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[quote="ventivish"]How many threedigit integers bigger than 710 are there such that all their digits are different? (A) 98 (B) 202 (C) 207 (D) 209 (E) 212 No of different 3 digit no greater than 700 = count of (7,8,9) X {count of (0,1,2,3....7,8,9)  1} X {count of (0,1,2,3....7,8,9)  2} =3X9X8=216 Now between 700 to 710 three different digit numbers are 701, 702,703...710 total count 9. So the number of threedigit integers bigger than 710 are there such that all their digits are different = 216 9 =207 C is the answer.
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Re: M22#16 [#permalink]
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09 May 2011, 06:07
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0,1,2,3,4,5,6,7,8,9 7,8,9  3 ways 2nd digit  9 ways 3rd digit  8 ways Total = 72 *3 = 216 700  710 < 710 = 11 Subtract 2 from this for 700 and 707 So total = 216  9 = 207 Answer  C
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Re: M22#16 [#permalink]
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10 May 2011, 08:51
Correct Answer C
3digit integers bigger than 710 such that all their digits are different = (3 x 9 x 8) = 216 deduct all those 3digit integers that are above > 699 but < 711 (do not count 700 and 707 becaue we already ecluded them in 216) = 112 = 9 so it is 216  9 = 207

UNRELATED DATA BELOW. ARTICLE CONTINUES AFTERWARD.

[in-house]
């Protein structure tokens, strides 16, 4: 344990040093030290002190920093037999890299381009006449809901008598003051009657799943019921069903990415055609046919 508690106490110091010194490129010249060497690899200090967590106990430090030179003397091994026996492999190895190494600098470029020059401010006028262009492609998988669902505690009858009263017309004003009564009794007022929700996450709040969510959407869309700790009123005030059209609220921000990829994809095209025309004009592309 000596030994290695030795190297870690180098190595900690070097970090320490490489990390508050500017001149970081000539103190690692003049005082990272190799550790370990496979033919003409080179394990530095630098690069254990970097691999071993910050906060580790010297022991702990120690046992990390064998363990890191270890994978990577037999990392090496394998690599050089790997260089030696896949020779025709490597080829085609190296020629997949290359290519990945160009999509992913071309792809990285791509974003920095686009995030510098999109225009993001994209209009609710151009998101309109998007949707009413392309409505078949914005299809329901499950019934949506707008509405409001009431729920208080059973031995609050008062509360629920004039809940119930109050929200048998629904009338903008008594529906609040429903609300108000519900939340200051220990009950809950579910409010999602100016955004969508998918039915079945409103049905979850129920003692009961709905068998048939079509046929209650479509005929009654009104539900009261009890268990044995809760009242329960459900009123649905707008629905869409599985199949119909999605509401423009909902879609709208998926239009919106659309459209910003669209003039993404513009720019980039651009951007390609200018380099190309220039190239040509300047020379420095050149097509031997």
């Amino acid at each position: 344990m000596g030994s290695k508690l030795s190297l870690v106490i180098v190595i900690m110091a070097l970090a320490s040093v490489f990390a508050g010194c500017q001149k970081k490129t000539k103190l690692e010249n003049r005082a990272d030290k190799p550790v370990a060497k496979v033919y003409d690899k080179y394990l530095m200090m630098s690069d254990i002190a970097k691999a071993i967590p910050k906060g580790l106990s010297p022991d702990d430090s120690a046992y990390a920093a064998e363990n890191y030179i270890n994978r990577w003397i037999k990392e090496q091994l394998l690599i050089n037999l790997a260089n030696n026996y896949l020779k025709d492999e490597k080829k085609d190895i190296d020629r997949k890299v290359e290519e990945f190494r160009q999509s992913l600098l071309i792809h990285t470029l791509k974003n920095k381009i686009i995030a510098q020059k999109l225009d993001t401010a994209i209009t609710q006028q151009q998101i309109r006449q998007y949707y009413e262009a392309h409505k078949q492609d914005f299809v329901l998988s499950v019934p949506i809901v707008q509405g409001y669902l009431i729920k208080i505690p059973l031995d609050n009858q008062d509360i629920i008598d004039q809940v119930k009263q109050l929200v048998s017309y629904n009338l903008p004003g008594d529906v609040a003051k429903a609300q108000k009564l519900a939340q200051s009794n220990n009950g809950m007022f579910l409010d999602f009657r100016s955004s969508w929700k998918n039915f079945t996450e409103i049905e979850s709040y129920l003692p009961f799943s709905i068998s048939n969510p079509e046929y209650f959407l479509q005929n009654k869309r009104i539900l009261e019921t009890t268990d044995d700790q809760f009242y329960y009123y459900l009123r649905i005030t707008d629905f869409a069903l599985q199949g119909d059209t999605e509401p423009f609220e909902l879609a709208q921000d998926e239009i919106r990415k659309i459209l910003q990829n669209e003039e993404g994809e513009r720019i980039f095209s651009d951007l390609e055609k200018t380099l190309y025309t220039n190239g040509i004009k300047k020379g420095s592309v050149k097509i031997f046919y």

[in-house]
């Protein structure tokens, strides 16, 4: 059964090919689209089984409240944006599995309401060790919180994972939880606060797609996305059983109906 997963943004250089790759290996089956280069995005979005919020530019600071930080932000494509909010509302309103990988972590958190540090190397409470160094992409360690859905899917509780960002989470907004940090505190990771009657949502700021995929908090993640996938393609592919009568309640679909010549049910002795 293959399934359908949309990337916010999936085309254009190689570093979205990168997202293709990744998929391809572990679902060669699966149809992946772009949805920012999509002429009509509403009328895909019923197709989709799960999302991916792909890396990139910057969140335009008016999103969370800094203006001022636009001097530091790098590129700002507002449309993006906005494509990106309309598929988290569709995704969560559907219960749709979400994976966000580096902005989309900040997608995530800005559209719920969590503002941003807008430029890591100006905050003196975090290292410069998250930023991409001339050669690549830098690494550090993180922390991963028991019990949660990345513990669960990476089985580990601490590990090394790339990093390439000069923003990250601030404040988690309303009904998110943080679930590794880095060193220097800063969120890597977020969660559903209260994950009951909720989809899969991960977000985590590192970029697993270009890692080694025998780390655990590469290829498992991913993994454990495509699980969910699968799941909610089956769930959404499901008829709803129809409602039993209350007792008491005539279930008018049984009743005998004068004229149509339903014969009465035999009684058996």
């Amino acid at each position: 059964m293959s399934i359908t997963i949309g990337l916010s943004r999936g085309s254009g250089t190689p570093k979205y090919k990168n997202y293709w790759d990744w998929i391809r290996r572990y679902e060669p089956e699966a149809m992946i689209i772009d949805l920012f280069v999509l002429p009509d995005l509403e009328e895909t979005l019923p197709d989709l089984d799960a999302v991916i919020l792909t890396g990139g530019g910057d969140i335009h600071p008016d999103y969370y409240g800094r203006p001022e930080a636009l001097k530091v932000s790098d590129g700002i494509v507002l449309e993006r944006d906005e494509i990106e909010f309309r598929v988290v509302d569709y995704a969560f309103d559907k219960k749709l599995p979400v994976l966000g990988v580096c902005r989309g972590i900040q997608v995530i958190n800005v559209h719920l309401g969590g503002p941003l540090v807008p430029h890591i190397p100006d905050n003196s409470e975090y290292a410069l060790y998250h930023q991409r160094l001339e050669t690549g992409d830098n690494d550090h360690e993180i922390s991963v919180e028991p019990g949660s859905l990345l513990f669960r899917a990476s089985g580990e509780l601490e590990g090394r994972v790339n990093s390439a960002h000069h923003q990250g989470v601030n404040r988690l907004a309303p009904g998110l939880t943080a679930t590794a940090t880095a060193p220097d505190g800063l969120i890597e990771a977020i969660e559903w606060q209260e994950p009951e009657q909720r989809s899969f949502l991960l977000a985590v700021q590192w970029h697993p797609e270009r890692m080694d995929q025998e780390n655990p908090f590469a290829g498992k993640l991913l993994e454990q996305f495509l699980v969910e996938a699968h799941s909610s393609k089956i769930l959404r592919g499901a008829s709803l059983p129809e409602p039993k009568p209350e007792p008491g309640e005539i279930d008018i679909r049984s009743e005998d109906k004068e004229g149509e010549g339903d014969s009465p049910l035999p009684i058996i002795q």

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Re: M22#16 [#permalink]
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12 May 2012, 09:21
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My approach was a littler different but should yield the same answer but its not. Can someone please help out.
So I broke the possibilities down.
7 1 __ (one slot) The blank space's numbers can be 1 through 9 (hence 9 numbers) but we must subtract out 7,1 because they have already been picked. Therefore a total of 7 numbers
7 _ _ (two slots) The second slot's number can range from 2 through 9 (hence 8 numbers) but we must subtract a 7, therefore 7 possibilities for the second slot. The third slot can be 6 possibilities because we have one less number that went into the second slot. Hence 7*6=42
_ _ _ (three slots) First slot can be 8 though 9 (2 numbers). The second slot can range from 0 though 9 (10 numbers) but we must subtract the number we placed in the first slot, therefore 9 possible numbers. The third slot can range from 0 though 9 (10 numbers) but we must subtract out the two numbers that we picked for the first and second slot, hence 8 total numbers. Therefore we have 2*9*8=144.
Now we add all the numbers together we get 7+42+144=193. What am I missing here?



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Re: M22#16 [#permalink]
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13 May 2012, 20:55
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alphabeta1234 wrote: My approach was a littler different but should yield the same answer but its not. Can someone please help out.